New Quay: the Dylan Thomas trail
Dylan Thomas only lived in New Quay between 1944-45, but the town makes much of this year in his life. 'The Dylan Thomas New Quay Trail' takes you through some of the places in the town associated with him, including, of course, a good many pubs. The town is said to be the inspiration for Llareggub (try writing the word backwards!) of Under Milk Wood - though I believe many other places think likewise! He certainly made a start on the play while he stayed here.
Dylan Thomas and his wife Caitlin lived in a bungalow on the outskirts of the town. They left town when a neighbour machine gunned the place.
His favourite pubs in New Quay were said to be the Black Lion and the Seahorse - Caitlin preferred the Dolau. I have to say that the town was being buffeted by extreme winds and rain on our visit so the only option was to take refuge in a pub. We went into the Penwig Hotel because it had a certain Dylan Thomas ring to it. Great views of the bay from its windows - we saw a seal - and very fresh fish and chips.
- Arts and Culture
Cardigan bay - legends of a sunken land
The lovely bay sweeps for over 40 miles - a wild place, not over-developed by tourism.
There is a local story of a an land lost to sea: land now under the waters of the bay. The story of the 'Sunken Hundred'. They say you can hear the church bells of a lost village ringing under the waves of Cardigan Bay. Certainly you can see remains of a sunken forest at Borth Sands when the tide is low.
The bay is an important site for Bottlenose Dolphins and Cardigan Bay Marine Wildlife Centre in New Quay runs dolphin-watching trips You may also spot Atlantic Grey Seals and Harbour Porpoises.
Picture is of the lovely Mwnt bay, owned by the National Trust. For more information about beaches in this area, I recommend this link
All these places are a very easy drive and quite easy bike ride from the Vardo (Romany caravan) where we stayed.
What is there to do in Cardigan?
Cardigan is a friendly town on the Teifi estuary, full of attractive Georgian and Victorian buildings; there is a lot to see including this otter statue, the river and..umm.. a castle mound dating back to C11th. (OK, Ok, maybe that should be 'quite a lot to see'!)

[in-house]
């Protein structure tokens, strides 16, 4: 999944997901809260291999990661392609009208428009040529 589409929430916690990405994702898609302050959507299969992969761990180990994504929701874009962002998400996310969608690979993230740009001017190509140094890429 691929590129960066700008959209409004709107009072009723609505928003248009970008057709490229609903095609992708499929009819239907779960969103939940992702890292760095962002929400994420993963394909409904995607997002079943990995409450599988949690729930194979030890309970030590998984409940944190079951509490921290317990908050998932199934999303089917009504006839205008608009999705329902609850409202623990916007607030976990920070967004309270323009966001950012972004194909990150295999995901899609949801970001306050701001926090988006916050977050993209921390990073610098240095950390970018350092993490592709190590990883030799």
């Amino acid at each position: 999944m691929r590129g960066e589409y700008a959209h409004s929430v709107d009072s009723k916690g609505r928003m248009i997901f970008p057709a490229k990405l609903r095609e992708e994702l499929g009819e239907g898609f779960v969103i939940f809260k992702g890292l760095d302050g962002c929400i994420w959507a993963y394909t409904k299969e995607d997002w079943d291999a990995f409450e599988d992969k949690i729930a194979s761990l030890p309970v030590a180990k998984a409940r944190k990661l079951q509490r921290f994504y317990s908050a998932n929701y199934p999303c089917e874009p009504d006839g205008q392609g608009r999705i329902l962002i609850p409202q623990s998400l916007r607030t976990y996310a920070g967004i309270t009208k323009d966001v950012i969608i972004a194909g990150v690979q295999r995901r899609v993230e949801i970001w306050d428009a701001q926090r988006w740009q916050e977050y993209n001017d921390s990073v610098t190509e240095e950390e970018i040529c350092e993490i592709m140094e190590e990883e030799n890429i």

There's a laid back, atmosphere - somehow practical and slightly hippy-surfy at the same time! - which makes it a nice place to visit.
There's a good covered market selling local products, a gallery, a fine cinema and some great places to eat and drink. Try the Black Lion Hotel on the High St: lovely wooden 'linen fold' panelling. It is an old place but has a roomy and airy feel to it. It does Bed and Breakfast, has pleasant staff and serves great cawl (Welsh vegetable soup).
Cardigan was once a thriving port - the Heritage Centre (entrance fee about 2 pounds) will tell you about the history of the area.
There are several festivals through the year including Coracle racing (a traditional type of boat) .
- Hiking and Walking
A very early and very happy memory is of beach. A kind platonic ideal of how a beach should be - soft demerara sand, rock pools with bright coloured creatures, really salty sea and energetic strips of seaweed twining round my legs.
It is named after the River Saith that cascades over the cliffs onto the sand.
45 years later I came back to Tresaith, on one of the wettest windiest days of the year. It was still possible to see what a lovely place this is. The Ship Inn looked very inviting but the owner was trying to get a dray delivery sorted out in the howling gale, and we were so wet after a few minutes on the beach, that we pressed on, vowing to return.
- Book now for big savings!
- Hotels.com Outstanding choice of hotels all over the world at fantastic prices.
- Save money, Book now!
- Booking.com Excellent choice, Low rates